To read the article Schwetha Mudalegundi’s thyroid cancer research is published in, click here http://www.omicsgroup.org/journals/assessment-of-the-role-of-different-imaging-modalities-with-emphasison-fdg-petct-in-the-management-of-well-differentiated-thyroid-2167-7948-1000202.pdf
SOUTH FORSYTH — Many students work hard to receive top academic honors and participate in extracurricular activities to boost their resume for college applications, but one South Forsyth High School senior recently accomplished what professionals in the medical field aim for throughout their career.
Schwetha Mudalegundi, who is set to graduate this spring, is part of a group of scientists who had their research on thyroid cancers published this month by the Journal of Thyroid Disorders and Therapy.
Mudalegundi was connected with the group through her involvement as a Winship Scholar at the Winship Cancer Institute at Emory University.
“The paper identifies the role of different imagine modalities in the management of well-differentiated thyroid cancer,” according to Maggie Gustavus, media relations and world languages department chair at the school on Peachtree Parkway.
Mudalegundi credits her interest in scientific research to her seventh-grade science fair experience.
When she arrived at South four years ago, she emailed professors at the University of Georgia, University of Alabama, Georgia Tech and Emory to see if anyone would be interested in having a high school student assist them in their research.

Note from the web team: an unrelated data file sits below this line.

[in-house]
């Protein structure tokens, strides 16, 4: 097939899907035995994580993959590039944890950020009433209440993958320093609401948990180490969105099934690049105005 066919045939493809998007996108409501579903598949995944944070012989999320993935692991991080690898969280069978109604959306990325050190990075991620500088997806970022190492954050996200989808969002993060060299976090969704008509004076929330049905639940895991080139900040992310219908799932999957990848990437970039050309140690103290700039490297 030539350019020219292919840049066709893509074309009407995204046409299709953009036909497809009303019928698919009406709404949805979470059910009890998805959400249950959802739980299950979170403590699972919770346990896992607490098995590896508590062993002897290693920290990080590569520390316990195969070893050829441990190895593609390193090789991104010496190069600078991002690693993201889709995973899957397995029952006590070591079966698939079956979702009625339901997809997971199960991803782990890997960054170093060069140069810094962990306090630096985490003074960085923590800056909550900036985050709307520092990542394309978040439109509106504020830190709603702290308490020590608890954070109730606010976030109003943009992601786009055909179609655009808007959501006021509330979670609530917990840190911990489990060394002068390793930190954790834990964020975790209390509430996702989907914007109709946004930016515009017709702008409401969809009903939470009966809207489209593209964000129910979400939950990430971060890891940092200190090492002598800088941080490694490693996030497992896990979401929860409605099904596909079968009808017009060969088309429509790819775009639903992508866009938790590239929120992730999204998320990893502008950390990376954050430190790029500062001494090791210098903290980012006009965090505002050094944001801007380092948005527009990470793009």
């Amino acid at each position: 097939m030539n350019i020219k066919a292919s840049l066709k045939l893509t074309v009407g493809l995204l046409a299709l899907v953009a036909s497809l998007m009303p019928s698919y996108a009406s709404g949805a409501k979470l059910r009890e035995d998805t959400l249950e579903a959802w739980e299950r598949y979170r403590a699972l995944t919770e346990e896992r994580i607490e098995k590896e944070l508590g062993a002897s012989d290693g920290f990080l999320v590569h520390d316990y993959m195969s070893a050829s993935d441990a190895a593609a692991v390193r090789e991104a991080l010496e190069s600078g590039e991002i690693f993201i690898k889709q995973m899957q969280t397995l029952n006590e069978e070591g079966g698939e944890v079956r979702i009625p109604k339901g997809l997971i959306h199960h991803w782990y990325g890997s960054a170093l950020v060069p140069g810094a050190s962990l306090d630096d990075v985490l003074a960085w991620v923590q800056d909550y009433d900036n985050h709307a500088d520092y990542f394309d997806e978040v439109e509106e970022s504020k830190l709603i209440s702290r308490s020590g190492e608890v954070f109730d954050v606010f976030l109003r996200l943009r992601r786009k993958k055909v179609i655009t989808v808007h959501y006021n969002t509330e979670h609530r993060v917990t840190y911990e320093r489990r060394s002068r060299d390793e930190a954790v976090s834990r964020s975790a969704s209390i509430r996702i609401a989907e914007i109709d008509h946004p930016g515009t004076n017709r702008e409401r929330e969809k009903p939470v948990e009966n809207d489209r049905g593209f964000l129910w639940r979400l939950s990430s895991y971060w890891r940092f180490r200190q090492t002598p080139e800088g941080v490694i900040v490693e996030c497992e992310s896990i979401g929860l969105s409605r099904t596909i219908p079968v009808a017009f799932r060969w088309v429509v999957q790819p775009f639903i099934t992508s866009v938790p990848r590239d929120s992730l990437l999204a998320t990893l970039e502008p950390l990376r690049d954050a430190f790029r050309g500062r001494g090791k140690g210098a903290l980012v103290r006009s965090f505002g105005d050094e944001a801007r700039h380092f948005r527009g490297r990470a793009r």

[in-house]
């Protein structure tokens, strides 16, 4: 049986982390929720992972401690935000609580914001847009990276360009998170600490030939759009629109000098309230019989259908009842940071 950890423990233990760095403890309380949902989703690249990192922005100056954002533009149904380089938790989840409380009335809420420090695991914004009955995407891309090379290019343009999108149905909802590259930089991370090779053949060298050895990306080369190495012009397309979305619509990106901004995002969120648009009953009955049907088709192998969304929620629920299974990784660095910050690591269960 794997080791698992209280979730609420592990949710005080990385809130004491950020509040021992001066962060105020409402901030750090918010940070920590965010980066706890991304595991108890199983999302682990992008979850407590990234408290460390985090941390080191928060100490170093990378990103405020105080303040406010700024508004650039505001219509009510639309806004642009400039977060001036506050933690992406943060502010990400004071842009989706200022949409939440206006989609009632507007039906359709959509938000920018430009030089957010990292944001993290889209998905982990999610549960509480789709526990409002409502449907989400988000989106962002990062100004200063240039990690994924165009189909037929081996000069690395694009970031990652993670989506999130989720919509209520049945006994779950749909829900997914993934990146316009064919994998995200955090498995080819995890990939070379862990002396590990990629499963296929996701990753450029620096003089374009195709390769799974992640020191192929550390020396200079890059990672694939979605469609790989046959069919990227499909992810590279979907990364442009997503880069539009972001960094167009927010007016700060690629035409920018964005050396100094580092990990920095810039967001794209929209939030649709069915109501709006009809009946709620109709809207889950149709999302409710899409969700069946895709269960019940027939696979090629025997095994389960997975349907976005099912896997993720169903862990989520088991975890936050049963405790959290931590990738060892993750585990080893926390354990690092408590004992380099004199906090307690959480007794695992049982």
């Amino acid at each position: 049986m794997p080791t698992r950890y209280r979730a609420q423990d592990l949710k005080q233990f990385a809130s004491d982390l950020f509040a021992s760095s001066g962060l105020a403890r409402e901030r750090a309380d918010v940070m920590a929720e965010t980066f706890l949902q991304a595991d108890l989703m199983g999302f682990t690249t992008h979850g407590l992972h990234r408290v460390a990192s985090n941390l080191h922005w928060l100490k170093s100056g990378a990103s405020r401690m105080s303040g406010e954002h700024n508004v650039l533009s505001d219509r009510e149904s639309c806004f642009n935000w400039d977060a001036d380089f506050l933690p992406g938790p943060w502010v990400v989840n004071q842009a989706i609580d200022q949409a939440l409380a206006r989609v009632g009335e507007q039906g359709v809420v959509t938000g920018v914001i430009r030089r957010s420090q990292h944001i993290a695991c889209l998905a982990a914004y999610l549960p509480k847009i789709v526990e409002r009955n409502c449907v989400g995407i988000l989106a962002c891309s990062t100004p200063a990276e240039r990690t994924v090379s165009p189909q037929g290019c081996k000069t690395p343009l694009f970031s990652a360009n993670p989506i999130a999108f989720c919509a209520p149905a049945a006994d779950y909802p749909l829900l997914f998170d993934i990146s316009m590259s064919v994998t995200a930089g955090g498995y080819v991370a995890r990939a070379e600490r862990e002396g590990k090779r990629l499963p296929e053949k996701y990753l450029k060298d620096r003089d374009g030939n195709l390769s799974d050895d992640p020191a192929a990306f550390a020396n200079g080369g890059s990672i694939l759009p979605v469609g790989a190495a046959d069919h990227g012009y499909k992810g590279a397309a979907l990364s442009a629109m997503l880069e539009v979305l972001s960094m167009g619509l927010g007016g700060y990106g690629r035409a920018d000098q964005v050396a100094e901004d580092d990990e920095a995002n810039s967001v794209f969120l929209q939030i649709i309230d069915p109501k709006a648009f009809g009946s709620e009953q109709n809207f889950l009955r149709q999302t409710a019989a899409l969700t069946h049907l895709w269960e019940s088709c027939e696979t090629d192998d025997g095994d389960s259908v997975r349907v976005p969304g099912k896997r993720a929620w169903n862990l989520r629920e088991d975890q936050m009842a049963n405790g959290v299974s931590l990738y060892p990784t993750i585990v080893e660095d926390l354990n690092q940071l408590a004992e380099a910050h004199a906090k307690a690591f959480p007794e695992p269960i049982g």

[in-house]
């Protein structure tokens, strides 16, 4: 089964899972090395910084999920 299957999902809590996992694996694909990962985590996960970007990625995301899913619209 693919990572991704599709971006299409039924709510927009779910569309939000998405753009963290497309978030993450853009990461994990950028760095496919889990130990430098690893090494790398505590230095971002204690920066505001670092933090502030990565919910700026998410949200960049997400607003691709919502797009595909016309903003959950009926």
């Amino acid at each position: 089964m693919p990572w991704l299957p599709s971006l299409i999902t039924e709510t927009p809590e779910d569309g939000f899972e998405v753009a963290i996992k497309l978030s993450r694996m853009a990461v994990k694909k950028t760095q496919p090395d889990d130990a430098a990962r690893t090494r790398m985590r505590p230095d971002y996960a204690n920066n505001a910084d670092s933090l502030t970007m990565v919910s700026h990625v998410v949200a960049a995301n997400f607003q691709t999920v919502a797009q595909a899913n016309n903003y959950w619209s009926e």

The Winship Scholar program at Emory is targeted for high school students who want to experience the “rich, interdisciplinary nature of cancer research with a firsthand understanding of the process of research.”
Students in the program are assigned to work with a research scientist or clinical oncologist who is actively engaged in research at Emory.
“I’d like to tell all students that if you’re curious about something, go ahead and pursue it,” Mudalegundi said. “Look for mentors who are willing to help you.
“And most definitely practice public speaking. You need to be able to explain yourself and your ideas clearly.”
Mudalegundi has worked every summer throughout high school at a different university doing research in the medical field.
She is currently weighing her options for college, where she plans to pursue a pre-med track with an emphasis on neuroscience.
In addition to her parents and college professors, she credits South teachers Melissa Smith and Jon Arant for encouraging her in this field of study.